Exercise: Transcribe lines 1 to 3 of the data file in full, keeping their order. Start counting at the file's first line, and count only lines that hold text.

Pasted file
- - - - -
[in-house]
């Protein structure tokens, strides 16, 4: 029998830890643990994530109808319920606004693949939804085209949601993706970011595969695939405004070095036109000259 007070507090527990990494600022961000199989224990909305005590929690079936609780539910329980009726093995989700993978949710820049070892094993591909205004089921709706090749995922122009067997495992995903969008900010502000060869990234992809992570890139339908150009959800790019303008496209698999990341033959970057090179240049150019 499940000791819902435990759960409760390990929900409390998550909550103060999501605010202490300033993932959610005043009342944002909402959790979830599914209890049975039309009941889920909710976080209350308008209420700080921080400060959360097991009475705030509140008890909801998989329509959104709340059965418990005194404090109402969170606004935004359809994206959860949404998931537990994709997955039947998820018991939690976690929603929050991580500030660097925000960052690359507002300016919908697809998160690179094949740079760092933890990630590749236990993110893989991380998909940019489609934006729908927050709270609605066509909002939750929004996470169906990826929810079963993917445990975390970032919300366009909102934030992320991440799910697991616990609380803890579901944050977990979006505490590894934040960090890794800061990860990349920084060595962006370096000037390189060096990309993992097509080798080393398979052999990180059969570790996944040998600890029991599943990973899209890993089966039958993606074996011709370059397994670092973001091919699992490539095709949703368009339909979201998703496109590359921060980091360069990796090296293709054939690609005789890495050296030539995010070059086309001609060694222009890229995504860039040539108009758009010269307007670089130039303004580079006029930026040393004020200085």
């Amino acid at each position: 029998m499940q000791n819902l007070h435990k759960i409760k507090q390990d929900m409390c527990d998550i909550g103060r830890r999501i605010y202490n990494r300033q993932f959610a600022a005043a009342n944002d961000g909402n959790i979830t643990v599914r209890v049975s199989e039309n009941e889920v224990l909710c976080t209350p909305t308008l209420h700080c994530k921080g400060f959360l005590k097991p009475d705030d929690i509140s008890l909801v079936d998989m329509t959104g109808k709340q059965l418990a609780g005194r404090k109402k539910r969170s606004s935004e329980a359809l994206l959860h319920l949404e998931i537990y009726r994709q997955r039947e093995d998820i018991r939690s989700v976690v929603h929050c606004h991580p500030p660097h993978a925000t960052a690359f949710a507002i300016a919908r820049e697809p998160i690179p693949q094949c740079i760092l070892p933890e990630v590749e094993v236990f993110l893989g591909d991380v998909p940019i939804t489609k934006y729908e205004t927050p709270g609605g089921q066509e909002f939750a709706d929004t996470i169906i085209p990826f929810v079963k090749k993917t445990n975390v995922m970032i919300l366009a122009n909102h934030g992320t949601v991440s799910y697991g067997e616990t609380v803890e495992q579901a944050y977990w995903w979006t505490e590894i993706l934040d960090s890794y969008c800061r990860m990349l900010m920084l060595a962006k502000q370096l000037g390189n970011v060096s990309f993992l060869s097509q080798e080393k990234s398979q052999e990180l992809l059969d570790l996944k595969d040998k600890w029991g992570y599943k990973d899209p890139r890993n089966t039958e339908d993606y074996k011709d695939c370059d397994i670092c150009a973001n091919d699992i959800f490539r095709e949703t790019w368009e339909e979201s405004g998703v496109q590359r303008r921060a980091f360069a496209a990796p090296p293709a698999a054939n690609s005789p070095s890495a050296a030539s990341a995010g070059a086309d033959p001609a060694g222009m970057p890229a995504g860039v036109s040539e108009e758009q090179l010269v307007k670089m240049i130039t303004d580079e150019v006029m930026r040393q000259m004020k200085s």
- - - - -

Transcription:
[in-house]
């Protein structure tokens, strides 16, 4: 029998830890643990994530109808319920606004693949939804085209949601993706970011595969695939405004070095036109000259 007070507090527990990494600022961000199989224990909305005590929690079936609780539910329980009726093995989700993978949710820049070892094993591909205004089921709706090749995922122009067997495992995903969008900010502000060869990234992809992570890139339908150009959800790019303008496209698999990341033959970057090179240049150019 499940000791819902435990759960409760390990929900409390998550909550103060999501605010202490300033993932959610005043009342944002909402959790979830599914209890049975039309009941889920909710976080209350308008209420700080921080400060959360097991009475705030509140008890909801998989329509959104709340059965418990005194404090109402969170606004935004359809994206959860949404998931537990994709997955039947998820018991939690976690929603929050991580500030660097925000960052690359507002300016919908697809998160690179094949740079760092933890990630590749236990993110893989991380998909940019489609934006729908927050709270609605066509909002939750929004996470169906990826929810079963993917445990975390970032919300366009909102934030992320991440799910697991616990609380803890579901944050977990979006505490590894934040960090890794800061990860990349920084060595962006370096000037390189060096990309993992097509080798080393398979052999990180059969570790996944040998600890029991599943990973899209890993089966039958993606074996011709370059397994670092973001091919699992490539095709949703368009339909979201998703496109590359921060980091360069990796090296293709054939690609005789890495050296030539995010070059086309001609060694222009890229995504860039040539108009758009010269307007670089130039303004580079006029930026040393004020200085």
């Amino acid at each position: 029998m499940q000791n819902l007070h435990k759960i409760k507090q390990d929900m409390c527990d998550i909550g103060r830890r999501i605010y202490n990494r300033q993932f959610a600022a005043a009342n944002d961000g909402n959790i979830t643990v599914r209890v049975s199989e039309n009941e889920v224990l909710c976080t209350p909305t308008l209420h700080c994530k921080g400060f959360l005590k097991p009475d705030d929690i509140s008890l909801v079936d998989m329509t959104g109808k709340q059965l418990a609780g005194r404090k109402k539910r969170s606004s935004e329980a359809l994206l959860h319920l949404e998931i537990y009726r994709q997955r039947e093995d998820i018991r939690s989700v976690v929603h929050c606004h991580p500030p660097h993978a925000t960052a690359f949710a507002i300016a919908r820049e697809p998160i690179p693949q094949c740079i760092l070892p933890e990630v590749e094993v236990f993110l893989g591909d991380v998909p940019i939804t489609k934006y729908e205004t927050p709270g609605g089921q066509e909002f939750a709706d929004t996470i169906i085209p990826f929810v079963k090749k993917t445990n975390v995922m970032i919300l366009a122009n909102h934030g992320t949601v991440s799910y697991g067997e616990t609380v803890e495992q579901a944050y977990w995903w979006t505490e590894i993706l934040d960090s890794y969008c800061r990860m990349l900010m920084l060595a962006k502000q370096l000037g390189n970011v060096s990309f993992l060869s097509q080798e080393k990234s398979q052999e990180l992809l059969d570790l996944k595969d040998k600890w029991g992570y599943k990973d899209p890139r890993n089966t039958e339908d993606y074996k011709d695939c370059d397994i670092c150009a973001n091919d699992i959800f490539r095709e949703t790019w368009e339909e979201s405004g998703v496109q590359r303008r921060a980091f360069a496209a990796p090296p293709a698999a054939n690609s005789p070095s890495a050296a030539s990341a995010g070059a086309d033959p001609a060694g222009m970057p890229a995504g860039v036109s040539e108009e758009q090179l010269v307007k670089m240049i130039t303004d580079e150019v006029m930026r040393q000259m004020k200085s």